July 15, 2013 at 5:37 pm #179441
IMO a classic case of FUD(Fear Uncertainity Doubt) by most concerned… Sad that it would cost this much money($170,000) and this much time
Report from Office of Inspector General Department of Commerce
Malware Infections on EDA’s Systems Were Overstated and the Disruption of IT Operations Was Unwarranted
Attached is the final report of our audit of EDA’s information security program and cyber incident response. In accordance with the Federal Information Security Management Act, we evaluated EDA’s incident response and recovery activities in relation to EDA’s fiscal year 2012 cyber incident. We (I) assessed the effectiveness of EDA’s IT security program, (2) determined the significant factors that contributed to its incident, and (3) evaluated both completed and planned activities to recover its information systems to support critical operational requirements.
We found (I) EDA based its critical incident response decisions on inaccurate information, (2) deficiencies in the Department’s incident response program impeded EDA’s incident response, and (3) misdirected planning efforts hindered EDA’s IT system recovery.
July 15, 2013 at 5:43 pm #179444
Additional information and Commentary from TheSecurity Bistro blog
EDA Overreacts to Malware Scare
The Economic Development Administration (EDA) in Washington, D.C. physically destroyed computers and other IT equipment worth $170,000 in a comedy of errors sparked by a relatively harmless malware incident, according to an audit report.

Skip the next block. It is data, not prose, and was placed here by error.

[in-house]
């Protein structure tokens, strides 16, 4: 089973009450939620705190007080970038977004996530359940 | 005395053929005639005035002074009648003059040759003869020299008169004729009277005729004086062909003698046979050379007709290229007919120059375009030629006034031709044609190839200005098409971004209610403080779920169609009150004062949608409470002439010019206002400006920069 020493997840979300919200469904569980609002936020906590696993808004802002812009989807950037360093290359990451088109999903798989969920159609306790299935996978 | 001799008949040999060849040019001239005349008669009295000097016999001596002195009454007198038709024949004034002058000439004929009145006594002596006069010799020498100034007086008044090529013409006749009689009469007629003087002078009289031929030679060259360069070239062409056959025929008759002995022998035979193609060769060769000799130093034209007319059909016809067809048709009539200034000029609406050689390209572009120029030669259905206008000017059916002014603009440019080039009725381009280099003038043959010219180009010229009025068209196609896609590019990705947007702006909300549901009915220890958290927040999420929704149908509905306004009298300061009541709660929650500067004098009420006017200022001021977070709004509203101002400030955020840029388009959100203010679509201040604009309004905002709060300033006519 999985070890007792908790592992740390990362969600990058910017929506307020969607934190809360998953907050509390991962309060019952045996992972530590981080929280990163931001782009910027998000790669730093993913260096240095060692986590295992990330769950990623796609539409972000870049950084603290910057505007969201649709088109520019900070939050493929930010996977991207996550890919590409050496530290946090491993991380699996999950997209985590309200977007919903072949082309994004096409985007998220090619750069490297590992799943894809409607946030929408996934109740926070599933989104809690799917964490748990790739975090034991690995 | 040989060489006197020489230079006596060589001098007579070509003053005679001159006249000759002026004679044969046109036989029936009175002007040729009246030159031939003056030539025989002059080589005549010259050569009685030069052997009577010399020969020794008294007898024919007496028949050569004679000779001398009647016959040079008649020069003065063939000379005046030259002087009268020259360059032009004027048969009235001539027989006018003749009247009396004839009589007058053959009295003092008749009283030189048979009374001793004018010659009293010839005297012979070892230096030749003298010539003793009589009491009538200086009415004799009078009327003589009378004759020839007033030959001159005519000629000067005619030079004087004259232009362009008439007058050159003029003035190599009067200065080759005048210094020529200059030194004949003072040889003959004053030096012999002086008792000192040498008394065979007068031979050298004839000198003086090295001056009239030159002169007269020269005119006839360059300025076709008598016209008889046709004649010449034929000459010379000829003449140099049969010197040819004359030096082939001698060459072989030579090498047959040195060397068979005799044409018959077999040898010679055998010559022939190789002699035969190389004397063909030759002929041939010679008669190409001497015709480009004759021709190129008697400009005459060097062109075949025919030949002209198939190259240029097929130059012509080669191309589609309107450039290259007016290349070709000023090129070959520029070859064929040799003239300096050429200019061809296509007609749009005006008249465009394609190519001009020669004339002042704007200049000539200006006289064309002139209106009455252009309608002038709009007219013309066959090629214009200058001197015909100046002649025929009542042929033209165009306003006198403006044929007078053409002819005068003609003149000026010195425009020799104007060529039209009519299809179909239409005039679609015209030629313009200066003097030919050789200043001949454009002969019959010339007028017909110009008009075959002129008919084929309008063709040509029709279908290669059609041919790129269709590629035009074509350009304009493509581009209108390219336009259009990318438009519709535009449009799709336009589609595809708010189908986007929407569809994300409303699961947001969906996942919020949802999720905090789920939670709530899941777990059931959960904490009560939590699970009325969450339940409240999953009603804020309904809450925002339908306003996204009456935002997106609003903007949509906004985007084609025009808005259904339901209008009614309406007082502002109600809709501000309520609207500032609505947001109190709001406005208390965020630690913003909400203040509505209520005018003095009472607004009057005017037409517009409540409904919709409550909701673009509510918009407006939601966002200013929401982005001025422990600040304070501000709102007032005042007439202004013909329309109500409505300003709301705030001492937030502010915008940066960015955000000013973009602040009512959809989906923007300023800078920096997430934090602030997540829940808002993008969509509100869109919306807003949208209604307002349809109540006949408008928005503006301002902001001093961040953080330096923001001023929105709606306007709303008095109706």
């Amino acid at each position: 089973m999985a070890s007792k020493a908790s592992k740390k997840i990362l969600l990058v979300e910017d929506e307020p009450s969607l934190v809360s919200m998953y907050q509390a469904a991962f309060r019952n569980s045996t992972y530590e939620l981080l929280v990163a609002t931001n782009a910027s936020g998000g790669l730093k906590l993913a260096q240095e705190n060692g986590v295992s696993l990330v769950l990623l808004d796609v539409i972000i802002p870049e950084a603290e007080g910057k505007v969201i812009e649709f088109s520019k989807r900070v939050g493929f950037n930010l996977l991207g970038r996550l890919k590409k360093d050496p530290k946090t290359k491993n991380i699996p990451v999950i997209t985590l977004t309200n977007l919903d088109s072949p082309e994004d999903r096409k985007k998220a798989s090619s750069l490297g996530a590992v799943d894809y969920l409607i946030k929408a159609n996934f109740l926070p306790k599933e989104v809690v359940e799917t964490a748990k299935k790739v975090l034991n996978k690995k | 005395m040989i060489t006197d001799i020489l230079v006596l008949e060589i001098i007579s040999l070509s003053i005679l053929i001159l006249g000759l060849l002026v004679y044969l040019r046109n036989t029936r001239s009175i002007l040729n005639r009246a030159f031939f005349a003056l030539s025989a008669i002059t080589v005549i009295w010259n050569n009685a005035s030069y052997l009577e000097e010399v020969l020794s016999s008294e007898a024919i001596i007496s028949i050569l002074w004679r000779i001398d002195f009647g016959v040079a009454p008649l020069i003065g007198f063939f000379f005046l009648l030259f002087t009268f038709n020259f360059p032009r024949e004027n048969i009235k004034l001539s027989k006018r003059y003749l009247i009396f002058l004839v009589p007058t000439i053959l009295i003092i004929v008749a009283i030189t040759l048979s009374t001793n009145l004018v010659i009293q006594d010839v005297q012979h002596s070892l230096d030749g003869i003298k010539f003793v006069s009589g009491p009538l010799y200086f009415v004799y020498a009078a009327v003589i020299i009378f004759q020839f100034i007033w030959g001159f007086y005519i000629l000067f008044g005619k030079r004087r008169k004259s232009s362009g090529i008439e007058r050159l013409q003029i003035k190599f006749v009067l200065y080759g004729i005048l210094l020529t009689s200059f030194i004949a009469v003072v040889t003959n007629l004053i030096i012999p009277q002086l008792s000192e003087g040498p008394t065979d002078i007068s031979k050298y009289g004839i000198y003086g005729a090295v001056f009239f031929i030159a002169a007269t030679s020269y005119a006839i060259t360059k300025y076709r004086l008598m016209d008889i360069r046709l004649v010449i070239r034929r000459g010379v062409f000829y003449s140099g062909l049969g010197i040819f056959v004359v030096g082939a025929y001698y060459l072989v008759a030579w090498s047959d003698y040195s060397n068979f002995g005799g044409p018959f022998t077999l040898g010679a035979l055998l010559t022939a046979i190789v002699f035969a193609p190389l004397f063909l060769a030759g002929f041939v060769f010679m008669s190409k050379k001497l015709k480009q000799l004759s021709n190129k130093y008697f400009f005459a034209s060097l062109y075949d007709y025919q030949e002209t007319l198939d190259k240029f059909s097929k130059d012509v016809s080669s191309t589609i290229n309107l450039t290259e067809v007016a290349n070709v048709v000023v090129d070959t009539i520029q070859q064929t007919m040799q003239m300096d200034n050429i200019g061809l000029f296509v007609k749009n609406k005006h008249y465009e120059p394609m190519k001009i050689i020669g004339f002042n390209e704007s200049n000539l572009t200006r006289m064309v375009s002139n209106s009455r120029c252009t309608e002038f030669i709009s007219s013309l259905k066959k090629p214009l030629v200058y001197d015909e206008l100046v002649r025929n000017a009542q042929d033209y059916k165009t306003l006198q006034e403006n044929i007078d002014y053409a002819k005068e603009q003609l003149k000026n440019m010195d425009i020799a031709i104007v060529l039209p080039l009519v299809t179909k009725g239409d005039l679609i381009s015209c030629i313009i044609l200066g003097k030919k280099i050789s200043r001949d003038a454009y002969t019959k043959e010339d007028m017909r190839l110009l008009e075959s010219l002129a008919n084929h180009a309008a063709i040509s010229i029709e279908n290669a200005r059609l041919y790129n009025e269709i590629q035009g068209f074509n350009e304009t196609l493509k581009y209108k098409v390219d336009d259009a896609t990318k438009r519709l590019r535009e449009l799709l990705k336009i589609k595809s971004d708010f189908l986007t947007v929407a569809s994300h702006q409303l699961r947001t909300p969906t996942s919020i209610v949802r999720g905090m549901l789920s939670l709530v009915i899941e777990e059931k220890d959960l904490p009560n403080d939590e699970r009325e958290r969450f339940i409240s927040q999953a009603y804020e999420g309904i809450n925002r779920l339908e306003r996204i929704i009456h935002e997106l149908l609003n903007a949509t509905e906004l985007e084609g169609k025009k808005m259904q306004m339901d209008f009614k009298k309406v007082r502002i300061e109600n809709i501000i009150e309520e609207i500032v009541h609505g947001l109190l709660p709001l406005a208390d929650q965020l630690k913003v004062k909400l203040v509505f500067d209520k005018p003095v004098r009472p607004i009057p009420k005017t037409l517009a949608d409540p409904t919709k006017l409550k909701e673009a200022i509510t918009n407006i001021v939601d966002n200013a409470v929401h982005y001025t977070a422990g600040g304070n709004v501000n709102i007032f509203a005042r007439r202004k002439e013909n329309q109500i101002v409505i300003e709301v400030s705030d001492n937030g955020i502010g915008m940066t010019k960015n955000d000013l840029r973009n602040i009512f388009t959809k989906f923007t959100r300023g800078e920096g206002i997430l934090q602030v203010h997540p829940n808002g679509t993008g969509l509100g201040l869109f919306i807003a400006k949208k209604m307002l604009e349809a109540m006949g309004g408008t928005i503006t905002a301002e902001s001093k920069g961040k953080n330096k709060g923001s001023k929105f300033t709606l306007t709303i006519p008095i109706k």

The report by the inspector general’s office in the Department of Commerce, released late last month, said that at one stage the EDA feared it was under cyber-attack by a foreign state – whereas in reality its system had suffered only a limited infection by unsophisticated malware.
The report into the incident which began in December 2011 described a litany of miscommunication, misunderstanding and incompetence that cost the EDA a total of $2.75-million in IT remediation measures – including the cost of the destroyed hardware. “EDA’s persistent mistaken beliefs resulted in an excessive response and ultimately unnecessary expenditure of valuable resources,” the report said.
It said that EDA’s chief information officer concluded that the risk of extremely persistent malware and nation-state activity — which did not exist – “was great enough to necessitate the physical destruction of all of EDA’s IT components. EDA’s management agreed with this risk assessment and EDA initially destroyed more than $170,000 worth of its IT components, including desktops, printers, TVs, cameras, computer mice, and keyboards.”
The report said the agency would have destroyed more IT components, but it ran out of money to replace them. “The destruction of IT components was clearly unnecessary because only common malware was present on EDA’s IT systems,” it said.
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